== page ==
“We didn’t really play good enough for long enough,” Braden Holtby said. The Washington Capitals were very good, over a very long season, but even good teams falter when they run into better ones.

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That’s really all: No choke here, not even in a second-round exit for the Presidents’ Trophy winners, not when the flawed NHL playoff bracketing matched up them up against the league’s hottest and best team since December, which then went and stumbled into a rookie netminder who solidly outplayed the Vezina favorite at the other end. (Sometimes these things happen; to certain franchises, it seems like they happen often.)

Either because they didn’t play their best hockey, or because a superior opponent prevented them from doing so, the Capitals discovered, for the second year in a row, that “good” isn’t always sufficient, and playoff success is a question of degree, not of kind. One-goal games were the Caps’ bread-and-butter all year long; in this series, Pittsburgh won four one-goal games, and outscored the Caps 16-15.

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“We didn’t own the big moments,” Justin Williams said. “The margin of error is very small in this league, and they owned the big one tonight.”

Holtby’s quote at the top of this post was referring solely to Game 6, a wild one where the Caps dug themselves a three-goal hole, then clambered up to the lip just in time for Nick Bonino’s overtime winner to kick them back into its depths for another longer-than-expected summer. He could very easily have been talking about the slog of the season, where early and sustained success can win you home-ice advantage, but it can’t keep you from falling off or hitting a rough patch later on. He could have been talking about the playoffs, where inspired flashes of play mixed with tentative, defensive stretches where Washington seemed to be waiting for counterattacks that they never bothered to deploy.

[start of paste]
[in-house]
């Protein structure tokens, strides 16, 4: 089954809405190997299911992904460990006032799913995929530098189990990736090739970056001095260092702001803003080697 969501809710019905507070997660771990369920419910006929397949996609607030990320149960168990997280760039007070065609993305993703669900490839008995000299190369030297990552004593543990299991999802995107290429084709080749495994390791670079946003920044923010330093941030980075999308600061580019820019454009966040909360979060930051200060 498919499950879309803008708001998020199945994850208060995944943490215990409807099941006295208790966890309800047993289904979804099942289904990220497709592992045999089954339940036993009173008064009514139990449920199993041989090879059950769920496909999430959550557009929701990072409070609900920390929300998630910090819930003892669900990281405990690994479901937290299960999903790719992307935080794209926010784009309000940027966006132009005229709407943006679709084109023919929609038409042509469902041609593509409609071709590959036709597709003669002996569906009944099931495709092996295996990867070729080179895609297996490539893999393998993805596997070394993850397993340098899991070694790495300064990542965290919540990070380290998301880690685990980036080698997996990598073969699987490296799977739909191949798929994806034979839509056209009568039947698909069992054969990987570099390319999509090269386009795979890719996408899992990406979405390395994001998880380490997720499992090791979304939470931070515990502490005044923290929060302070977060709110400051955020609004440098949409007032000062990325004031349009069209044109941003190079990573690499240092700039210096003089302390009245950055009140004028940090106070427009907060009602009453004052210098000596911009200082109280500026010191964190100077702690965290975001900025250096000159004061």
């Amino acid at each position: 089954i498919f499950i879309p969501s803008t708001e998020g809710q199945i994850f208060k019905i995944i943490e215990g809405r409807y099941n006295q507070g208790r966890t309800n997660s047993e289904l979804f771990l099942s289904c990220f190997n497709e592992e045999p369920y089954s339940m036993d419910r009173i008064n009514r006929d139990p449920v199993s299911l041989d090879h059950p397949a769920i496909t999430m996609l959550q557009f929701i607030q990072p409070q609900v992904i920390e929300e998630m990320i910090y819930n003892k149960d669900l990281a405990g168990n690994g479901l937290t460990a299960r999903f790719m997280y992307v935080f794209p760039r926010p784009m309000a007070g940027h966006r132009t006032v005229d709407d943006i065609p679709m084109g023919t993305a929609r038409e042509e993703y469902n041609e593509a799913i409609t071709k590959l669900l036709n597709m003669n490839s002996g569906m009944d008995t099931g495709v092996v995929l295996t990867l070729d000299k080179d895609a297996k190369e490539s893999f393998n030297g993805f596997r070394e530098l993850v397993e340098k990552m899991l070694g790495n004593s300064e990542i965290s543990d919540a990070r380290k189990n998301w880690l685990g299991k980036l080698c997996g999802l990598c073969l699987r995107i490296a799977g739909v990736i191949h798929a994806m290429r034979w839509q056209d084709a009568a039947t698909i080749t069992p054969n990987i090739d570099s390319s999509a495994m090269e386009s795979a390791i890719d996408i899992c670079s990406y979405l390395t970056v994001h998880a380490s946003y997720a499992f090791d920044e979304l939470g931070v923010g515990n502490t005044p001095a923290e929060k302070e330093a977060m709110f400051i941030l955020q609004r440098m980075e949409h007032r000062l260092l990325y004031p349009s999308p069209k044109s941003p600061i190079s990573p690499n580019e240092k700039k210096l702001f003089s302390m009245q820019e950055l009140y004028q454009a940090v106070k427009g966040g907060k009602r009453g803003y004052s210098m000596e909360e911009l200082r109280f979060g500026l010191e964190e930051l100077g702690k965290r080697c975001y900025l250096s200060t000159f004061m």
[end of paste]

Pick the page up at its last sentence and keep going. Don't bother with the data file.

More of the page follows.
Holtby was talking, specifically, about the Caps’ slow start. They’ve made a nasty habit of it this postseason: In 12 games, they scored just five goals in the first period, and 13 in the third. Digging a hole just deep enough to bury themselves, climbing out just fast enough to be able to peer over the edge, but not surmount it. Not good enough for long enough.

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Alex Ovechkin has been here for it all, eight first- or second-round exits in nine seasons now. But these are not the same talented, flawed Caps that justly earned a reputation for crumbling to inferior teams. These Caps are talented and flawed in their own way. They’ve graduated to maintaining their dignity while failing to get over the hump. But they still can’t get over it. Dignity is no real consolation.

“I’m proud of my team, I’m proud of my teammates,” Ovechkin said. “We battled through. It doesn’t matter what happened, but in the end we lost in the second round, so it sucks.”

Here’s a thought exercise: Instead of picturing the Capitals as perennial also-rans, forever doomed to make the playoffs but to never make noise, picture them as a young, up-and-coming team, led by a couple of veterans who have been through the wars, who are only going to get better with experience. Tough to picture, isn’t it? (Institutional memory is a tough thing to shake.) But it’s true:

Holtby’s emergence gives the Capitals a rock at the back end they haven’t had before, and the offseason should be spent addressing depth concerns, especially on the blue line. But the core is locked in place, and Evgeny Kuznetsov, the team’s points leader has just two full seasons under his belt, and T.J. Oshie has earned the first-line role he never quite grabbed in St. Louis, and Nicklas Backstrom remains a marvel of consistency, and Justin Williams maintains his big-game chops, and Ovechkin is still Ovechkin, with no hints yet of a decline. This is a team that is good at worst, with the potential to be great. In other words: The Capitals can get better.

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GM Brian MacLellan said this was the first year of a two-year Stanley Cup window, before contracts start expiring and young stars come due for big raises. This was just not the Capitals’ season, as it turned out.

“Every year, there’s lots of expectations, lots of great players, but something we’re missing,” Ovechkin said. “This group of guys can do better and bigger than just the second round.”

He’s absolutely right. They can. With MacLellan and Barry Trotz, Caps fans should have faith that they will. But in sports, institutional memory possesses fans more than it does players, and Washington knows how its faith in the Caps has gone rewarded before. It just hasn’t been good enough.